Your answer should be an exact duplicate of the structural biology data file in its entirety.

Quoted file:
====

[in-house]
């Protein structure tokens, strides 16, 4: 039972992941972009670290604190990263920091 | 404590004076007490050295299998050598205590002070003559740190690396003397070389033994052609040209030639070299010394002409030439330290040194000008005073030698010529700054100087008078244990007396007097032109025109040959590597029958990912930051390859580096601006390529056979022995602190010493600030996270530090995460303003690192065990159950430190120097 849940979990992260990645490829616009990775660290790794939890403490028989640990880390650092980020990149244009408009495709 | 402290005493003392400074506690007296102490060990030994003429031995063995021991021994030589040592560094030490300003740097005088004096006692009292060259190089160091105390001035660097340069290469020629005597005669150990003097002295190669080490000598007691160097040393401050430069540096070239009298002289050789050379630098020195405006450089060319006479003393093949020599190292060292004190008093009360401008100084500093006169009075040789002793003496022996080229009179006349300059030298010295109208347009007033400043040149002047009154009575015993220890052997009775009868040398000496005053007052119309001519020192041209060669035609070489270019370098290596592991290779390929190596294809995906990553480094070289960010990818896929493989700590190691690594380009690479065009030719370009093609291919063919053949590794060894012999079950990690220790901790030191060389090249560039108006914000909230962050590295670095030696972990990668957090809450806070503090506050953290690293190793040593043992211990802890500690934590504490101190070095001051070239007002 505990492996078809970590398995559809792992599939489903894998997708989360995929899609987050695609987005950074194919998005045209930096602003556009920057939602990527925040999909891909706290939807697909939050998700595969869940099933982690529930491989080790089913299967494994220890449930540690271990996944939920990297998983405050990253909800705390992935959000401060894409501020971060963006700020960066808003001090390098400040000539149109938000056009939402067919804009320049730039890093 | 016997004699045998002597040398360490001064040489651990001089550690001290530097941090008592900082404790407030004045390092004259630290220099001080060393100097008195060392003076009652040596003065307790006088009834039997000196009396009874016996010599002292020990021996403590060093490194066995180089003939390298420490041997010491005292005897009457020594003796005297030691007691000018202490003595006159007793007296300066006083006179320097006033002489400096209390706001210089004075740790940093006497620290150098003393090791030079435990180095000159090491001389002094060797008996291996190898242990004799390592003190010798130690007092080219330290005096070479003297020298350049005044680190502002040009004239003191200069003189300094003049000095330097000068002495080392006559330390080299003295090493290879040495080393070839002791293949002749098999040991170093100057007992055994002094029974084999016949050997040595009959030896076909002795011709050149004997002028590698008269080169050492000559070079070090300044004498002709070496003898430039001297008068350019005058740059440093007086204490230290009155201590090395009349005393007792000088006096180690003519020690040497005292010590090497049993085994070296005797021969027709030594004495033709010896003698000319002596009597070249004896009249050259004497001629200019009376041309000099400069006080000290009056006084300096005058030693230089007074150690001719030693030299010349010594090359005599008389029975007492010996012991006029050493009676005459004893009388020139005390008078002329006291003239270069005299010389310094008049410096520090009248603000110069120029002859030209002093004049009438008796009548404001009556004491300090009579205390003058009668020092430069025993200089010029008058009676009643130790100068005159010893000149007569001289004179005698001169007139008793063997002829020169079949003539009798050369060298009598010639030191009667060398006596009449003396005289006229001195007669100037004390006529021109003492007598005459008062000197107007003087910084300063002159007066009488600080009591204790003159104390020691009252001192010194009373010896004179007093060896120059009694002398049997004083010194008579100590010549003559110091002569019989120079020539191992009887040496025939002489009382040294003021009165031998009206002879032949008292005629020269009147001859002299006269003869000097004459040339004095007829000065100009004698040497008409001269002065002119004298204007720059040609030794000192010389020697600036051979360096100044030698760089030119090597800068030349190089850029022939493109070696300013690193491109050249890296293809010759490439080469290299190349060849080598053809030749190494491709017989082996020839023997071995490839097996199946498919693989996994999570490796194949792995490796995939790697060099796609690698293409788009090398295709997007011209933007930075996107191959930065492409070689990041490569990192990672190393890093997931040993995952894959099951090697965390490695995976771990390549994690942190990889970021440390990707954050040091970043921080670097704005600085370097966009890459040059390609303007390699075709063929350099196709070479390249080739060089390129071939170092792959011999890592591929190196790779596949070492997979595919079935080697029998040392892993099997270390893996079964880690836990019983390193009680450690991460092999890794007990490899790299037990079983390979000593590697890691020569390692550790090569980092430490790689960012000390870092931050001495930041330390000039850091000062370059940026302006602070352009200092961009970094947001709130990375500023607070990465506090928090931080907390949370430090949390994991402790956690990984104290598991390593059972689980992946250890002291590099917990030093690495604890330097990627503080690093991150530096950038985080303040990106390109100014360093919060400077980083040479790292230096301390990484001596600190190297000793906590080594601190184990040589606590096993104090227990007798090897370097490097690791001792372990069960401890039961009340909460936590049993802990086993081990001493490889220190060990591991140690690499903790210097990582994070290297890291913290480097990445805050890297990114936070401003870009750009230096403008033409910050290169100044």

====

[in-house]
């Protein structure tokens, strides 16, 4: 039972992941972009670290604190990263920091 | 404590004076007490050295299998050598205590002070003559740190690396003397070389033994052609040209030639070299010394002409030439330290040194000008005073030698010529700054100087008078244990007396007097032109025109040959590597029958990912930051390859580096601006390529056979022995602190010493600030996270530090995460303003690192065990159950430190120097 849940979990992260990645490829616009990775660290790794939890403490028989640990880390650092980020990149244009408009495709 | 402290005493003392400074506690007296102490060990030994003429031995063995021991021994030589040592560094030490300003740097005088004096006692009292060259190089160091105390001035660097340069290469020629005597005669150990003097002295190669080490000598007691160097040393401050430069540096070239009298002289050789050379630098020195405006450089060319006479003393093949020599190292060292004190008093009360401008100084500093006169009075040789002793003496022996080229009179006349300059030298010295109208347009007033400043040149002047009154009575015993220890052997009775009868040398000496005053007052119309001519020192041209060669035609070489270019370098290596592991290779390929190596294809995906990553480094070289960010990818896929493989700590190691690594380009690479065009030719370009093609291919063919053949590794060894012999079950990690220790901790030191060389090249560039108006914000909230962050590295670095030696972990990668957090809450806070503090506050953290690293190793040593043992211990802890500690934590504490101190070095001051070239007002 505990492996078809970590398995559809792992599939489903894998997708989360995929899609987050695609987005950074194919998005045209930096602003556009920057939602990527925040999909891909706290939807697909939050998700595969869940099933982690529930491989080790089913299967494994220890449930540690271990996944939920990297998983405050990253909800705390992935959000401060894409501020971060963006700020960066808003001090390098400040000539149109938000056009939402067919804009320049730039890093 | 016997004699045998002597040398360490001064040489651990001089550690001290530097941090008592900082404790407030004045390092004259630290220099001080060393100097008195060392003076009652040596003065307790006088009834039997000196009396009874016996010599002292020990021996403590060093490194066995180089003939390298420490041997010491005292005897009457020594003796005297030691007691000018202490003595006159007793007296300066006083006179320097006033002489400096209390706001210089004075740790940093006497620290150098003393090791030079435990180095000159090491001389002094060797008996291996190898242990004799390592003190010798130690007092080219330290005096070479003297020298350049005044680190502002040009004239003191200069003189300094003049000095330097000068002495080392006559330390080299003295090493290879040495080393070839002791293949002749098999040991170093100057007992055994002094029974084999016949050997040595009959030896076909002795011709050149004997002028590698008269080169050492000559070079070090300044004498002709070496003898430039001297008068350019005058740059440093007086204490230290009155201590090395009349005393007792000088006096180690003519020690040497005292010590090497049993085994070296005797021969027709030594004495033709010896003698000319002596009597070249004896009249050259004497001629200019009376041309000099400069006080000290009056006084300096005058030693230089007074150690001719030693030299010349010594090359005599008389029975007492010996012991006029050493009676005459004893009388020139005390008078002329006291003239270069005299010389310094008049410096520090009248603000110069120029002859030209002093004049009438008796009548404001009556004491300090009579205390003058009668020092430069025993200089010029008058009676009643130790100068005159010893000149007569001289004179005698001169007139008793063997002829020169079949003539009798050369060298009598010639030191009667060398006596009449003396005289006229001195007669100037004390006529021109003492007598005459008062000197107007003087910084300063002159007066009488600080009591204790003159104390020691009252001192010194009373010896004179007093060896120059009694002398049997004083010194008579100590010549003559110091002569019989120079020539191992009887040496025939002489009382040294003021009165031998009206002879032949008292005629020269009147001859002299006269003869000097004459040339004095007829000065100009004698040497008409001269002065002119004298204007720059040609030794000192010389020697600036051979360096100044030698760089030119090597800068030349190089850029022939493109070696300013690193491109050249890296293809010759490439080469290299190349060849080598053809030749190494491709017989082996020839023997071995490839097996199946498919693989996994999570490796194949792995490796995939790697060099796609690698293409788009090398295709997007011209933007930075996107191959930065492409070689990041490569990192990672190393890093997931040993995952894959099951090697965390490695995976771990390549994690942190990889970021440390990707954050040091970043921080670097704005600085370097966009890459040059390609303007390699075709063929350099196709070479390249080739060089390129071939170092792959011999890592591929190196790779596949070492997979595919079935080697029998040392892993099997270390893996079964880690836990019983390193009680450690991460092999890794007990490899790299037990079983390979000593590697890691020569390692550790090569980092430490790689960012000390870092931050001495930041330390000039850091000062370059940026302006602070352009200092961009970094947001709130990375500023607070990465506090928090931080907390949370430090949390994991402790956690990984104290598991390593059972689980992946250890002291590099917990030093690495604890330097990627503080690093991150530096950038985080303040990106390109100014360093919060400077980083040479790292230096301390990484001596600190190297000793906590080594601190184990040589606590096993104090227990007798090897370097490097690791001792372990069960401890039961009340909460936590049993802990086993081990001493490889220190060990591991140690690499903790210097990582994070290297890291913290480097990445805050890297990114936070401003870009750009230096403008033409910050290169100044």